"The principle is that if the transaction which is sought to be set aside was a voidable one, it is essential that the transaction be set aside. If it be no voidable, but void, the question of setting it aside would not arise. As to whether a transaction is voidable or void there is simple criterion: did the transaction create any legal effects, that is, did the transaction transfer, create or terminate or otherwise affect any rights? In a void transaction no legal effects are produced. In a voidable transaction legal effects are produced but some person has the right to avoid the transaction and if he exercises that option to process by which rights were affected is reversed and the original situation as it existed before the transaction is restored (subject to adjustment of equities). If the Court which is dealing with the question of limitation reaches the conclusion after considering the evidence before it that the transaction in dispute by its own force produced legal effects it would be necessary that the transaction be set aside and limitation will be governed by the article applicable to the setting aside of the transaction. It if comes to the conclusion that by itself the transaction produced no effect no need for setting it aside will arise. It is necessary to state here that a voidable transaction should not be confused with a transaction which prima facie looks valid and in relation to which the burden of proof will be on the party alleging its invalidity. There may be a document in existence a registered deed of sale or mortgage or some other transaction, which is by presumption genuine and the person who purports to be its executant may have the burden on his to show that it is a forgery. Still it is not a voidable transaction because ultimately when the Court comes to the conclusion that it is a forgery it will be found that in fact the document never affected any right. That is the criterion for determining whether a document is void or voidable. Its apparent validity or the question of burden of proof is in this respect irrelevant. No person is bound to sue for setting aside a document just because it is raising a presumption against him. There is no need for the person who is shown to be the executant of the forged document to sue for its cancellation or for setting it aside though he may be taking a risk in allowing the document stand for proof of forgery may become difficult as time passes. A transaction which is not genuine may have been incorporated even in the revenue records which have a presumption of correctness. Still there is no need to have the transaction set aside for revenue records are only evidence of it and do not affect title."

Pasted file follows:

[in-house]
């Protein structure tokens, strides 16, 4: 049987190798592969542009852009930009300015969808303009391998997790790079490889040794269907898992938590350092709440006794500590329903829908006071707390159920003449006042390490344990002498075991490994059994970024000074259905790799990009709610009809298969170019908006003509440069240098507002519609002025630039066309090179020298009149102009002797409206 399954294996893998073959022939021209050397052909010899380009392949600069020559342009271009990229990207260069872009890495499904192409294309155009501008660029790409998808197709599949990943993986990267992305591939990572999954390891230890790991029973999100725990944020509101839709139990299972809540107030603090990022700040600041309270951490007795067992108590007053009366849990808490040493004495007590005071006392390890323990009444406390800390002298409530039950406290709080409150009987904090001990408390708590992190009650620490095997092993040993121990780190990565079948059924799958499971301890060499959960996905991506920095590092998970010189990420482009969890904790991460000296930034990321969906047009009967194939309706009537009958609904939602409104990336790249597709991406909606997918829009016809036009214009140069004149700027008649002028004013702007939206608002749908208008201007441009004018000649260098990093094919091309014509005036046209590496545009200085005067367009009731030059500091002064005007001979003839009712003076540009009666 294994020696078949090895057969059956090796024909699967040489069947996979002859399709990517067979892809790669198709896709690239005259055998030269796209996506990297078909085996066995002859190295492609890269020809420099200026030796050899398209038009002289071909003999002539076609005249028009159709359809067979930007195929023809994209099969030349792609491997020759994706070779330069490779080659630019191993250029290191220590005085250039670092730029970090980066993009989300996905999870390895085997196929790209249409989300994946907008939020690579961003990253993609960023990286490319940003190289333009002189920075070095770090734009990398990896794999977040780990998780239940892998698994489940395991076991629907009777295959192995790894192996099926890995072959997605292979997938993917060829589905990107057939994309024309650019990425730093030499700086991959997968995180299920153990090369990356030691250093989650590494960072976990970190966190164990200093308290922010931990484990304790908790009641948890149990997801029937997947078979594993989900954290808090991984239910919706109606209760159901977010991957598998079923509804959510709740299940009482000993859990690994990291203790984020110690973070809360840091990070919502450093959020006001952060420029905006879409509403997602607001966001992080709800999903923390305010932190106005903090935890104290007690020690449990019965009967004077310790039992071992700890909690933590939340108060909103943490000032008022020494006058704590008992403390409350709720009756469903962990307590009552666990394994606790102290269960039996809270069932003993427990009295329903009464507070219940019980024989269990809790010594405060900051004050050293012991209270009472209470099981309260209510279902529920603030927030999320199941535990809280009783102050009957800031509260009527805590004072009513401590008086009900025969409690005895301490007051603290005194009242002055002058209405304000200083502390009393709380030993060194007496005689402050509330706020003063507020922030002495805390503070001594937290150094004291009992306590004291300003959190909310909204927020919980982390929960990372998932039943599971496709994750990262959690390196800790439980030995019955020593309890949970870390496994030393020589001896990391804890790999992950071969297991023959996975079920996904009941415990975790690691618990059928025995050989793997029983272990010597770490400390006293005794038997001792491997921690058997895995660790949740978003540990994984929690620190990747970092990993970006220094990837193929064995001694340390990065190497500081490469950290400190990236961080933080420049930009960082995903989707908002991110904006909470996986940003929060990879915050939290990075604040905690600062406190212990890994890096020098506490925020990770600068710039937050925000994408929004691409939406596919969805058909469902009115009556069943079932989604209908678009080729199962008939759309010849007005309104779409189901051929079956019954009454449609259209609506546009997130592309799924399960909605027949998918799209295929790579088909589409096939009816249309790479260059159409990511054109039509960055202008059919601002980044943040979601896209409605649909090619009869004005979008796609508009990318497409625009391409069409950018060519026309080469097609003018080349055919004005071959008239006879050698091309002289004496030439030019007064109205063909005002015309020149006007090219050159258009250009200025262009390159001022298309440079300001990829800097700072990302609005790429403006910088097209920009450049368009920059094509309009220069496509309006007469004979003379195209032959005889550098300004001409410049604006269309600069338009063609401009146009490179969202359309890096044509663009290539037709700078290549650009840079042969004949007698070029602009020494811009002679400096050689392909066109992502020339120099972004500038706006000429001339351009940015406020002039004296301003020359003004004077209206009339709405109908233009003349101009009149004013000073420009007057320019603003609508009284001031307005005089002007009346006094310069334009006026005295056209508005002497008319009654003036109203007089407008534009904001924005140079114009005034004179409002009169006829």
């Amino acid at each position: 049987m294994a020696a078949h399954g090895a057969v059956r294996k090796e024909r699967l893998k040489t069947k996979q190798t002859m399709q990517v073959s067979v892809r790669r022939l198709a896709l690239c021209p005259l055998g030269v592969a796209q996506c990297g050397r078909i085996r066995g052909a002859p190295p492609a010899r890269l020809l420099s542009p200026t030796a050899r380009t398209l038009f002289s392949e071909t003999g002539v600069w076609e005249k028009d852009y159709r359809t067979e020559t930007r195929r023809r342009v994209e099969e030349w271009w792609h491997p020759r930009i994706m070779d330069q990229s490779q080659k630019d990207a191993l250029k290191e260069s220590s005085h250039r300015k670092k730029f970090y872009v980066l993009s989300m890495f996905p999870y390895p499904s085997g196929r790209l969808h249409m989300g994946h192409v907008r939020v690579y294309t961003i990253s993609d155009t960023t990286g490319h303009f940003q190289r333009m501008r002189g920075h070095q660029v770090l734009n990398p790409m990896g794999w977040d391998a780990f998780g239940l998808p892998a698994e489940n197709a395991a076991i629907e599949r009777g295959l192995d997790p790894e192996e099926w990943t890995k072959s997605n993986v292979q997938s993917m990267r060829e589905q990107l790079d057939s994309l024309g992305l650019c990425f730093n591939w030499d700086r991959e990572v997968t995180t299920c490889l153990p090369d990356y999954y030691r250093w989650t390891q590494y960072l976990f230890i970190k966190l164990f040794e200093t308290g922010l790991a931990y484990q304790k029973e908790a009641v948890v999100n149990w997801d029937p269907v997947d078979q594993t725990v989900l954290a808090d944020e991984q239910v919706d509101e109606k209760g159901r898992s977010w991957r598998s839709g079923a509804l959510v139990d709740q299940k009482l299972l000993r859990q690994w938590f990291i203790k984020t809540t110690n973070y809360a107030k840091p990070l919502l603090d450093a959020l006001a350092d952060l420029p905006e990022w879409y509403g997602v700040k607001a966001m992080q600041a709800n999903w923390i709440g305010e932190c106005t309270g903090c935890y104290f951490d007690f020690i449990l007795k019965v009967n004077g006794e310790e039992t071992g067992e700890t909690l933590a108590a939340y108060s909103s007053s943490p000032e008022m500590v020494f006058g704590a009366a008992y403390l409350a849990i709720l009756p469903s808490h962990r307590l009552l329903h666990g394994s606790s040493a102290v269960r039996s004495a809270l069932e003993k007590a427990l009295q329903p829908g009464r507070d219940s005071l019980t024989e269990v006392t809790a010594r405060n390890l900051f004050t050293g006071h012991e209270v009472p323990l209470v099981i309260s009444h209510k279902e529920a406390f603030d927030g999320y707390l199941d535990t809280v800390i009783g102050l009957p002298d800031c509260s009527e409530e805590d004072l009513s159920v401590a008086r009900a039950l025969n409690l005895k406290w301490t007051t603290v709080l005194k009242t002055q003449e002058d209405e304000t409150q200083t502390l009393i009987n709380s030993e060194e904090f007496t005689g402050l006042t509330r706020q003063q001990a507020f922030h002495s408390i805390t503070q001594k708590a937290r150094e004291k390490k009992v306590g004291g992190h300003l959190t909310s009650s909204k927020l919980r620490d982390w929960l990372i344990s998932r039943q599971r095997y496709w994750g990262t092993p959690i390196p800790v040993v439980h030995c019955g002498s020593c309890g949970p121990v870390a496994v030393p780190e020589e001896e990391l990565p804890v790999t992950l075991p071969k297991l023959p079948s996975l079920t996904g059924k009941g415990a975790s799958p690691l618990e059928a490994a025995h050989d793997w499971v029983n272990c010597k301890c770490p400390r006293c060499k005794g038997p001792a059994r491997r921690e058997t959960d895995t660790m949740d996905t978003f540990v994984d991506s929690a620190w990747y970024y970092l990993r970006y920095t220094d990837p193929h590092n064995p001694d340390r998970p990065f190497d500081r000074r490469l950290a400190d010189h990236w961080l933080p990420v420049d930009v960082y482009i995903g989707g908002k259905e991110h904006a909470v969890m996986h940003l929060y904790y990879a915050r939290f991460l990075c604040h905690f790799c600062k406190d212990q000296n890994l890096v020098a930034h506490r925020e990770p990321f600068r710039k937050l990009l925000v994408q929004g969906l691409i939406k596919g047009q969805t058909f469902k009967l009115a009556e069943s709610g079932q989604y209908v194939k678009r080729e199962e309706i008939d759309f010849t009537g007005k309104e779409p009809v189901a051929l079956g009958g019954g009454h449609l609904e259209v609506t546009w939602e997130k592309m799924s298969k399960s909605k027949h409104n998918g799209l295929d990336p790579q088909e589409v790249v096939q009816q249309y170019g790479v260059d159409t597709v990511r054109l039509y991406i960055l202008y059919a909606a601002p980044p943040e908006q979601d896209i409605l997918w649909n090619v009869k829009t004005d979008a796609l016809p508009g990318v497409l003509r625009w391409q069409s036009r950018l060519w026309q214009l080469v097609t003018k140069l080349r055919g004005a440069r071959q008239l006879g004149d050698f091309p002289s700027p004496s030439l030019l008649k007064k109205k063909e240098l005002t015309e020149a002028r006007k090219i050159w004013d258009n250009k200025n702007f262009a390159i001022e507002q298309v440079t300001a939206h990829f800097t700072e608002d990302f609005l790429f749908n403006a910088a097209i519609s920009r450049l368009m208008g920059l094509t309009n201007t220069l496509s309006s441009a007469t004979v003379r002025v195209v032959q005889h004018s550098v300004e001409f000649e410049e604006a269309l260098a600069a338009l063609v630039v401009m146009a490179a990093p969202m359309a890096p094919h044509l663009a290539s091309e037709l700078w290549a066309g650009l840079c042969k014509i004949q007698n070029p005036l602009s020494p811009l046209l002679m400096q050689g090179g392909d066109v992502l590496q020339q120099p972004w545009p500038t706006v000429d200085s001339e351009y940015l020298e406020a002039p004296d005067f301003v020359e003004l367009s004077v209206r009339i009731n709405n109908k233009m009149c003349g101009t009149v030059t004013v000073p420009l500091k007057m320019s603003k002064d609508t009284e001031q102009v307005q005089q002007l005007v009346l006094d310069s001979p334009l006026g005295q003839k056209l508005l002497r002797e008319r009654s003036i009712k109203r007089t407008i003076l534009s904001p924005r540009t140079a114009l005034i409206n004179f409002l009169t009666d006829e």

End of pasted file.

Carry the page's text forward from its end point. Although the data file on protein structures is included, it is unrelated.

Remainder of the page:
8.  In the instant case as discussed in paragraph 6 above, the Court having examined the evidence on record found that petitioner/defendants had failed to prove that Basharat Ali was a general attorney of the respondent/plaintiffs because neither the said alleged attorney was examined nor the attesting witnesses of the said document and even the document itself was not placed on record. The Court even went to the extent of holding that "the petitioner/defendants in order to protect their fraud have not intentionally produced general power of attorney". That being so, the transaction in question was a void transaction and the relevant Article would be Article 142 or 144 of the Limitation Act. The learned High Court has rightly decided the question of limitation.

9.  For what has been discussed above, we do not find any merit in this appeal, which is accordingly dismissed.

(R.A.)  Appeal dismissed.